Read the full Salon piece here.

[Image: Cards via Shutterstock]

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  • Andy Danger Brown

    How is this different from a Network Producer leaning over the Director's shoulder in the editing suite and saying no to this and yes to that. At least now the advice will be right!

  • James

    This is kind of stupid to me. Big Data provided the insight to use David Fincher and Kevin Spacey? Because people like them and watch programing that they're in? Wouldn't that be applicable to almost ANY major star or director. Is Kevin Spacey particularly popular right now? How is this any different than the current Hollywood system? Buy a known property, develop it for TV, attach a know director and actor. Make show. What new data was used?????

  • Jim

    You think because they have access to past data that television will become MORE derivative that it already is?  Is that even possible?  Who takes real risks anymore?  HBO?  That's premium content that is outside the scope of any of these discussions.  This is honestly a worry that absolutely ignores the last 20 years of regular television programming, where the rule has been 1 network get's a hit, every single channel now has a show in that genera for the next 5 years.  This is a rubbish article, Neflix has more data, they can make better decisions, that's it.

  • Douglas Carpiaux

    I think access to a tool like Big Data is a fantastic opportunity for a deeper understanding, but the real-world uses of it will more often than not fall short of that ideal.  I personally prefer to gain understanding at a smaller qualitative level and let larger quantitative data validate or deny those insights.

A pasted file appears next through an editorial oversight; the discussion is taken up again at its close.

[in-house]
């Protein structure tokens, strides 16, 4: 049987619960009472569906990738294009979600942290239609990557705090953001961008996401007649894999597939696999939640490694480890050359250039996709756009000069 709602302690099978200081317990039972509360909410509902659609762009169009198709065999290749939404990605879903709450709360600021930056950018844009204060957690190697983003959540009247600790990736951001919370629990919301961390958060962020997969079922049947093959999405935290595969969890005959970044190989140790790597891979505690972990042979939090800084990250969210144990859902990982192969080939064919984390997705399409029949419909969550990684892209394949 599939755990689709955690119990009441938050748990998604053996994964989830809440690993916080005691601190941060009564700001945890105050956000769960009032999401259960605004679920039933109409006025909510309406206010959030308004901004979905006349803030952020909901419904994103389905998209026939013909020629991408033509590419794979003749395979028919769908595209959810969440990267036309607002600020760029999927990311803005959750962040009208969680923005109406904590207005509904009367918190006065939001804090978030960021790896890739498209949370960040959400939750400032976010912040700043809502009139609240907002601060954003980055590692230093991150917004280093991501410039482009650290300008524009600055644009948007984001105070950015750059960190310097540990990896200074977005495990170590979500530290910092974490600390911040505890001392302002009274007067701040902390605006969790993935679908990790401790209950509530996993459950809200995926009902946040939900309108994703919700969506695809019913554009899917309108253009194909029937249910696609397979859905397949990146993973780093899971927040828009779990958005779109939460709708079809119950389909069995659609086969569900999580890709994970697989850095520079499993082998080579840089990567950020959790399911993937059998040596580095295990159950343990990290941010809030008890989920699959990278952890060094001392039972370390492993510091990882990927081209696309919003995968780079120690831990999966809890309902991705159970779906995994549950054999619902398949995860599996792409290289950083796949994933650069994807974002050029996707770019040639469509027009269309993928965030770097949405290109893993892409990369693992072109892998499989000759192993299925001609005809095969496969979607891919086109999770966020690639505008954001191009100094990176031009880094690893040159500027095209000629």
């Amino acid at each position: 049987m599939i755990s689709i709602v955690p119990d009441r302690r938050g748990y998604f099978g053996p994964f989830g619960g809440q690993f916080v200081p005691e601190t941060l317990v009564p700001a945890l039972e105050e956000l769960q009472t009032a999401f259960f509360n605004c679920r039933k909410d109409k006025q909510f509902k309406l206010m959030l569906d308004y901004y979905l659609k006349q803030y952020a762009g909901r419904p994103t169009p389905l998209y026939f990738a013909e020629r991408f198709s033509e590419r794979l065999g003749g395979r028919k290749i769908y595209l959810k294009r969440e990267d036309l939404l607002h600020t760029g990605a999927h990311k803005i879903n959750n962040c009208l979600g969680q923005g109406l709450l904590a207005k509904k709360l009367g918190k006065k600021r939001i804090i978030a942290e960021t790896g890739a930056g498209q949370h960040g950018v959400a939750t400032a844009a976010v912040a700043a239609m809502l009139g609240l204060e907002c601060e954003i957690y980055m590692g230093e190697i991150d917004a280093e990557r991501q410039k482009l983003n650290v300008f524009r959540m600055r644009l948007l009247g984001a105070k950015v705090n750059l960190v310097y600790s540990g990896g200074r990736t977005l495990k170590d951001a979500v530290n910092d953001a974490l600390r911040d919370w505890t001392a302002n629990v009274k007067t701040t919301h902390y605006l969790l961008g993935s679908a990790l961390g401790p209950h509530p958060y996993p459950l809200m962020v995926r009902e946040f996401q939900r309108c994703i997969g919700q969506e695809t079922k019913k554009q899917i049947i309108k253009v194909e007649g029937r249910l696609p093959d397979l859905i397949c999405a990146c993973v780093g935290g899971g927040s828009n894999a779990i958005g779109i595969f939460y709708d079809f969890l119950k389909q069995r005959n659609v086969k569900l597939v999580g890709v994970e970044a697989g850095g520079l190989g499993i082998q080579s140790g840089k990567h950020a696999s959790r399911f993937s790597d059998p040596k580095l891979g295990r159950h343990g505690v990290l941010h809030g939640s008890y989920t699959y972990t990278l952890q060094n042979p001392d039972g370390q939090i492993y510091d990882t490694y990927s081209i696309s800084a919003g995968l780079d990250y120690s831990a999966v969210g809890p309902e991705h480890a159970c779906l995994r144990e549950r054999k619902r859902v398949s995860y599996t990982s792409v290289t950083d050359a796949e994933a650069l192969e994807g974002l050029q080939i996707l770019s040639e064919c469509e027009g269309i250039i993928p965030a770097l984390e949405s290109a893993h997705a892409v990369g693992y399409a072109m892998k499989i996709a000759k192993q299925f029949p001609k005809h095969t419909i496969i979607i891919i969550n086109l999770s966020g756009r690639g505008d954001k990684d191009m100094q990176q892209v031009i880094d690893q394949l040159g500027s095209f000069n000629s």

• Rob Kohr

    Netflix purchased the rights for Twin Peaks to appear in its catalog, so they know that the market is there for such far out flixs. 

    Don't assume that big data will lead to a homogenization of content (like cable tv). If anything it can show how fringe content can be successful. They have an infinite amount of channels available to them now, and things they produce does not need to satisfy the majority.

  • jeremiahnelson

    The other way to look at this is that newer, riskier options could be enabled by having data to show that a large enough base is available for consumption of the media. 

  • MediaDude

    That "pre-built canal" existed long before Netflix began mining our preferences. Movies and television shows tell stories. All good stories are reflections of the monomyth. Creating programs based on big data won't change the human narrative.

  • Joel A. Montilla

    identifying trends and developing solutions to them, a great approach - the bar has clearly been raised

  • Mckennaweb

    Collecting and analyzing viewer data to drive network programming has long been considered defacto to achieve market dominance. Nothing wrong with that. As a viewer we decide what we watch. The idea of our choices becoming programmed for us is problematic. The more ideas and artists to choose from the better. It seems that to develop formulaic shows could taint the process.